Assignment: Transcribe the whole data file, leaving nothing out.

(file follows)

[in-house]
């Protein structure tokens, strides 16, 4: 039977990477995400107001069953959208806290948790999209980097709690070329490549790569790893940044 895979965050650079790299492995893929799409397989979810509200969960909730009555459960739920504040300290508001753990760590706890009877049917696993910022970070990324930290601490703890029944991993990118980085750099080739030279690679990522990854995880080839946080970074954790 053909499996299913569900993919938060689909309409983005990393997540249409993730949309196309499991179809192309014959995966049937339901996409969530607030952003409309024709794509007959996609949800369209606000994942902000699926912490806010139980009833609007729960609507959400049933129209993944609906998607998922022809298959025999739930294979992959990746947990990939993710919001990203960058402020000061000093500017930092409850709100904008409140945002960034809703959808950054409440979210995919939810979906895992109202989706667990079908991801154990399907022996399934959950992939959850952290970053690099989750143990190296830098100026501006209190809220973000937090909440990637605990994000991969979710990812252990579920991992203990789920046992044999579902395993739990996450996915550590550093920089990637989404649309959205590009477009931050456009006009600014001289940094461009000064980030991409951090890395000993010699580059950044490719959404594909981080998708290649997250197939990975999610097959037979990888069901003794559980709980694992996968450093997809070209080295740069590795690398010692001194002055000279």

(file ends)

[in-house]
């Protein structure tokens, strides 16, 4: 039977990477995400107001069953959208806290948790999209980097709690070329490549790569790893940044 895979965050650079790299492995893929799409397989979810509200969960909730009555459960739920504040300290508001753990760590706890009877049917696993910022970070990324930290601490703890029944991993990118980085750099080739030279690679990522990854995880080839946080970074954790 053909499996299913569900993919938060689909309409983005990393997540249409993730949309196309499991179809192309014959995966049937339901996409969530607030952003409309024709794509007959996609949800369209606000994942902000699926912490806010139980009833609007729960609507959400049933129209993944609906998607998922022809298959025999739930294979992959990746947990990939993710919001990203960058402020000061000093500017930092409850709100904008409140945002960034809703959808950054409440979210995919939810979906895992109202989706667990079908991801154990399907022996399934959950992939959850952290970053690099989750143990190296830098100026501006209190809220973000937090909440990637605990994000991969979710990812252990579920991992203990789920046992044999579902395993739990996450996915550590550093920089990637989404649309959205590009477009931050456009006009600014001289940094461009000064980030991409951090890395000993010699580059950044490719959404594909981080998708290649997250197939990975999610097959037979990888069901003794559980709980694992996968450093997809070209080295740069590795690398010692001194002055000279």